with the player choice
*/
function showRock(){
    img.src="images/rock.jpg";
    you.insertBefore(img, buttons);
}

function showPaper(){
    img.src="images/paper.jpg";
    you.insertBefore(img, buttons);
}

function showScissors(){
    img.src="images/scissors.jpg";
    you.insertBefore(img, buttons);
}


/*
The next 3 methods are all intended to be even listeners
Once the player picks their choice
The image updates and the score is displayed
*/
rock.addEventListener("click", () =>{
    playerChoice = "rock";
    showRock();
    console.log(playRound(playerChoice, getComputerChoice()));
})


paper.addEventListener("click", () =>{
    showPaper();
    playerChoice = "paper";
    console.log(playRound(playerChoice, getComputerChoice()));
});

scissors.addEventListener("click", () =>{
    playerChoice = "scissors";
    showScissors();
    console.log(playRound(playerChoice, getComputerChoice()));
});

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2 Answers 2

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Hooked on a Feeling

In @Alex Answer

Is there a way to implement this, so that such an extension would be simple?

and OP's comment:

functions that are essentially doing the same thing ... figuring out a way to condense that would allow me to implement extensions in an easier way

recognizes that merely re-arranging existing code won't make it extendable.


DSL

computer is just another Player. What's missing is the "Player" concept - an abstraction encapsulating {player and computer}. Then that idea implemented with objects because objects are inherently extendable structures.


DSL Implementation enables Extension

That the Player.name() -> computer must Player.chooseSign() is the same method CALL for Player.name() -> Helen. i.e Player.chooseSign()

A given object containing all necessary state (properties) and behavior (functions) is a complete, self-contained API easily used in an evolving program.

P.S. I wonder if the showXXX methods and related event handlers could coalesce into instances of one object because the only real difference is "rock", "paper", "scissors" essentially.

P.P.S. In the above, perhaps only one handler is needed. Pass in a "target" parameter - the Player maybe? - and get the details from that - Player.choice for example.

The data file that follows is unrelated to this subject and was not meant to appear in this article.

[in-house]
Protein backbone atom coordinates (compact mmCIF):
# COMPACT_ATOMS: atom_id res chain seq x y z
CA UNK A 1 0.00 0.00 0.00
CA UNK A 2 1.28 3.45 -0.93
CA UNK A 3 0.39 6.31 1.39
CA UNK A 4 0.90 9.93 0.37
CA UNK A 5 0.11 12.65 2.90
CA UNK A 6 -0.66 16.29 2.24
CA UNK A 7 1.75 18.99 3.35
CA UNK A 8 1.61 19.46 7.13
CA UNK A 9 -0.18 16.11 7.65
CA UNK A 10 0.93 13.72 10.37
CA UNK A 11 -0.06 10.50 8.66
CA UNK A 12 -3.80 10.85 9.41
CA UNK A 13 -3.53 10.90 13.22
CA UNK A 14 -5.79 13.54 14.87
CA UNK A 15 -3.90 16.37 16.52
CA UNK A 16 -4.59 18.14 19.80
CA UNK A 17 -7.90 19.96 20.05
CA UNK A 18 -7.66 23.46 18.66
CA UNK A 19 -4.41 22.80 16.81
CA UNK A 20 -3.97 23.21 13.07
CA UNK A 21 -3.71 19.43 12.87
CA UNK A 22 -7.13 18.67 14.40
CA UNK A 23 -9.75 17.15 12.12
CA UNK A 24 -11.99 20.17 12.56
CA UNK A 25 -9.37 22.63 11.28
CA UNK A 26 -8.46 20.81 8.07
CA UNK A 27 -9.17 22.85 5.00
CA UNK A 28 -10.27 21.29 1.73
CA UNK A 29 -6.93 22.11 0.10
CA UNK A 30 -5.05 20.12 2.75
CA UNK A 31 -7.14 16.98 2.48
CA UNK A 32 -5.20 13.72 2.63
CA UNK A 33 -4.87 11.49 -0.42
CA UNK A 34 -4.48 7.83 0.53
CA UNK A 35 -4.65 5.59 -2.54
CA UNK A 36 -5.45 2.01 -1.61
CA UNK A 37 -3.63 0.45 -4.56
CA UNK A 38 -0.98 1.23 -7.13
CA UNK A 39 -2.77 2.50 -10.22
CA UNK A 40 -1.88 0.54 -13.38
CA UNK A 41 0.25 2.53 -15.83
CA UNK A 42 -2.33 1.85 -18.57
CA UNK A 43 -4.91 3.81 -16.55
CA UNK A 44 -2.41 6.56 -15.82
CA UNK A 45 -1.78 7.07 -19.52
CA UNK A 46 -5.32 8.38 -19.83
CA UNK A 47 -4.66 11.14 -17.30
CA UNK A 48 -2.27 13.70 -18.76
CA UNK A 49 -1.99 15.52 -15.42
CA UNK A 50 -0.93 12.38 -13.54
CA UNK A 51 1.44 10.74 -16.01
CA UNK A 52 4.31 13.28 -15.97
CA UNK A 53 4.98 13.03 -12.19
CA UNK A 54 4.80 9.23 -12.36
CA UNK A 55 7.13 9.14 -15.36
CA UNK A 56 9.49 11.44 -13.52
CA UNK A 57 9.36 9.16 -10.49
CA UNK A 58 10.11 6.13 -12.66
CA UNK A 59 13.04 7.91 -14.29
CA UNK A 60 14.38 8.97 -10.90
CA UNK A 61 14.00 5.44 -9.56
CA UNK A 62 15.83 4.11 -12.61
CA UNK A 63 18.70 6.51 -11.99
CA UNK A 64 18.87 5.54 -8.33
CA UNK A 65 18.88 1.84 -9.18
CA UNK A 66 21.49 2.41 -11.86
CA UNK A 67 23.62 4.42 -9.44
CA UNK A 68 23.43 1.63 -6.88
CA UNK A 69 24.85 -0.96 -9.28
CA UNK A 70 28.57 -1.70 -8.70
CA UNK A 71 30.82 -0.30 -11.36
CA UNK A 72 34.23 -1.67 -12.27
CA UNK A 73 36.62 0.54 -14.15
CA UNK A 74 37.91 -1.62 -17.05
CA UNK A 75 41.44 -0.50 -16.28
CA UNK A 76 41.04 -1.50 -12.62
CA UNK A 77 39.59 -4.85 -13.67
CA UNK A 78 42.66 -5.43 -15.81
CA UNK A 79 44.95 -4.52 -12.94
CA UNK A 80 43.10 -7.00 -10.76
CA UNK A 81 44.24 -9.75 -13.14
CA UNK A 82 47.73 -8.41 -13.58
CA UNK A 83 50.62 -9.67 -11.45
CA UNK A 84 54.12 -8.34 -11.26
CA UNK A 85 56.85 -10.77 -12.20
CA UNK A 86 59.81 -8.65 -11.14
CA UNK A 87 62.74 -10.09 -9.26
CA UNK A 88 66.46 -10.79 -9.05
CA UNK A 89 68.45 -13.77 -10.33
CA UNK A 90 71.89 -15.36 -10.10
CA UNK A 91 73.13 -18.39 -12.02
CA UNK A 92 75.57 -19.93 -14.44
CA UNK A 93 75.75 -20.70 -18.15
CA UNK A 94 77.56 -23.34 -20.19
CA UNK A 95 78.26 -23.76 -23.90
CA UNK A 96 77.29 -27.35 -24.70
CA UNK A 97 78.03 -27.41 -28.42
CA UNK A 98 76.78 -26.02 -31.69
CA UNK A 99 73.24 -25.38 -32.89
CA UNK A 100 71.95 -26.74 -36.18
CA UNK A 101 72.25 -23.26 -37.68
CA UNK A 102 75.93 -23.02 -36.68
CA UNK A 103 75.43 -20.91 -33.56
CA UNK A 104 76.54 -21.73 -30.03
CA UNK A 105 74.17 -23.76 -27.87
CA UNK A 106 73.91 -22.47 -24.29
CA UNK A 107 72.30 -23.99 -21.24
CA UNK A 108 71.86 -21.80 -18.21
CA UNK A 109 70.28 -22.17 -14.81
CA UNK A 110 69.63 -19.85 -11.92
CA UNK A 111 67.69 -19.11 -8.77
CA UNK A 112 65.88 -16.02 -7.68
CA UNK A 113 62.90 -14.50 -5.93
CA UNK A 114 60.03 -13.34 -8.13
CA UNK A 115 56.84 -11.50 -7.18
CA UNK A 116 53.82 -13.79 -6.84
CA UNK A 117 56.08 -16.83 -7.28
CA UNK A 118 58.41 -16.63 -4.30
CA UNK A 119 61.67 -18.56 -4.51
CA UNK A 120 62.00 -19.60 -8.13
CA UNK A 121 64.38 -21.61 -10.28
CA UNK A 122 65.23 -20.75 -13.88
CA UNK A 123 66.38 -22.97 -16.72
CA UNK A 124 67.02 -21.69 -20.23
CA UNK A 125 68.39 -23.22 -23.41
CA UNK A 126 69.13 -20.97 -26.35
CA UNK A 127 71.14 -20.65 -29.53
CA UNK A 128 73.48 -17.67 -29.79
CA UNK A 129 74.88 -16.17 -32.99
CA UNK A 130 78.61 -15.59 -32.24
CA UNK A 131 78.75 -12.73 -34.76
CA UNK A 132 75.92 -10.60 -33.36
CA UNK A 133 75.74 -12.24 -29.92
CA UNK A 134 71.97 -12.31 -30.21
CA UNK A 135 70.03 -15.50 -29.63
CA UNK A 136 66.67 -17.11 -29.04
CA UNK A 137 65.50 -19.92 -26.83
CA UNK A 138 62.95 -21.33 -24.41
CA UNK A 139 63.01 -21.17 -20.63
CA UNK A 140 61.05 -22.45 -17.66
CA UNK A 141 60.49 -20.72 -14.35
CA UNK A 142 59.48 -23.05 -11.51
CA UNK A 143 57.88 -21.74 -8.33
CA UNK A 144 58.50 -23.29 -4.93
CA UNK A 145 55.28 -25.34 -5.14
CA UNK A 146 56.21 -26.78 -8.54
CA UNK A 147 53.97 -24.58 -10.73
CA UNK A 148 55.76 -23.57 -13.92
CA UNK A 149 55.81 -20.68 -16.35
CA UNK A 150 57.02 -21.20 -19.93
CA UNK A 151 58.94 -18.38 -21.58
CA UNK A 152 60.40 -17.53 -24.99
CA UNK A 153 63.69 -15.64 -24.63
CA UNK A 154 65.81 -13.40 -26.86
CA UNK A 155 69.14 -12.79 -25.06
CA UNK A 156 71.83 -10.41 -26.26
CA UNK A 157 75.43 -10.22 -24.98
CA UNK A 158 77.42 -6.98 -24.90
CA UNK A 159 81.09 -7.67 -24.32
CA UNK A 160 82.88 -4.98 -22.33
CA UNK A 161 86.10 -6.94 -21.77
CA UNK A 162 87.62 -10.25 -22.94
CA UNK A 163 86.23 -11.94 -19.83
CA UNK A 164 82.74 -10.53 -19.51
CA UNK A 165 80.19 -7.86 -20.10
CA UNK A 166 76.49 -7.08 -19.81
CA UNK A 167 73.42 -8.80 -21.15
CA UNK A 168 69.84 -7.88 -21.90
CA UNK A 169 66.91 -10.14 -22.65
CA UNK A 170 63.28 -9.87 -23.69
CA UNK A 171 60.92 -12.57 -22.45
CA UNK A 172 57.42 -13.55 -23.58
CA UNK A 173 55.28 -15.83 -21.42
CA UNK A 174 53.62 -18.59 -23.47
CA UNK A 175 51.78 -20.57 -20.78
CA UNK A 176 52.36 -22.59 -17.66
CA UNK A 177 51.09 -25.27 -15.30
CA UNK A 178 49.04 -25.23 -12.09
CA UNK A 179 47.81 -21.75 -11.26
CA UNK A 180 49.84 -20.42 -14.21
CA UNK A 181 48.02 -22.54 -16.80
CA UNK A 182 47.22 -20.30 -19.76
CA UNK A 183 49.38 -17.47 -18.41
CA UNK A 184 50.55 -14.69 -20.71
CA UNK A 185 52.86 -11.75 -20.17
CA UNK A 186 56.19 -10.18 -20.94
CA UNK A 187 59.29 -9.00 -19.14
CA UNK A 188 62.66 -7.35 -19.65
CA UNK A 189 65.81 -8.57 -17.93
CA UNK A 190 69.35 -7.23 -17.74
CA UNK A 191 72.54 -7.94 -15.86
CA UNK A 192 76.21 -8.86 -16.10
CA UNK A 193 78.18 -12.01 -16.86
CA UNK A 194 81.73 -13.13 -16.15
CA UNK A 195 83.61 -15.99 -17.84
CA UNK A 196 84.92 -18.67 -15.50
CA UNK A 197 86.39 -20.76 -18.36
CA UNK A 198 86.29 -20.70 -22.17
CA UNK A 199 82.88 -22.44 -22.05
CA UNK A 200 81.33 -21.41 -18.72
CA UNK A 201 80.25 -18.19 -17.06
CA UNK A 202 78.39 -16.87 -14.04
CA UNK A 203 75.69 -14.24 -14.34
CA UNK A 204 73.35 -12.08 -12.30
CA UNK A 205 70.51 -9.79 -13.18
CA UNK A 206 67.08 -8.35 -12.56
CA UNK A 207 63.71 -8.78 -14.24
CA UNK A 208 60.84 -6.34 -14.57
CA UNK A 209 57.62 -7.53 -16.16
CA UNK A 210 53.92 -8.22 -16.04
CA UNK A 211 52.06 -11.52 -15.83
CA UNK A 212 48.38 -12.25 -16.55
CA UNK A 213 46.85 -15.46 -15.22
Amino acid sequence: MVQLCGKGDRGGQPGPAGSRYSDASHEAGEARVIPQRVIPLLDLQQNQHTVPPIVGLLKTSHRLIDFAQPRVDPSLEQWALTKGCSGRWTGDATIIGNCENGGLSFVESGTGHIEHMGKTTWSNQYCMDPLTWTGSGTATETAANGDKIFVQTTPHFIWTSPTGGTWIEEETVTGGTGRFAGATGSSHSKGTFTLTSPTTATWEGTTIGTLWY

Polymorphism is a kind of Extension

let computer = new Player(name, uniqueChooseFunction) - Pass in different functions for human and computer players.


Encapsulation enables Extension

When every actual player is-a Player tic-tac-toe game code will smaller/simpler because everyone is a Player

let players = [player1, player2];
let winner;

players.each(player -> player.chooseSign())
winner = whoWon(players); // score updates 

Composition (aka dependency injection) enables Extension

With polymorphic Players, UI code can be generalized in kind, and be less complex. For example a template div block as an object that takes a Player as a parameter.

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What you should ask yourself:

If you wanted to extend this to "rock, paper, scissors, lizard, Spock", how much code would you have to change? Is there a way to implement this, so that such an extension would be simple?

The toy example only will get you so far, but I hope you understand where this is leading.

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  • 1
    \$\begingroup\$ This is actually really helpful. While looking over my code I noticed that there were functions that are essentially doing the same thing (my show functions and my eventlisteners)I feel like figuring out a way to condense that would allow me to implement extensions in an easier way. Thank you. \$\endgroup\$
    – snbmt21
    May 14 at 14:13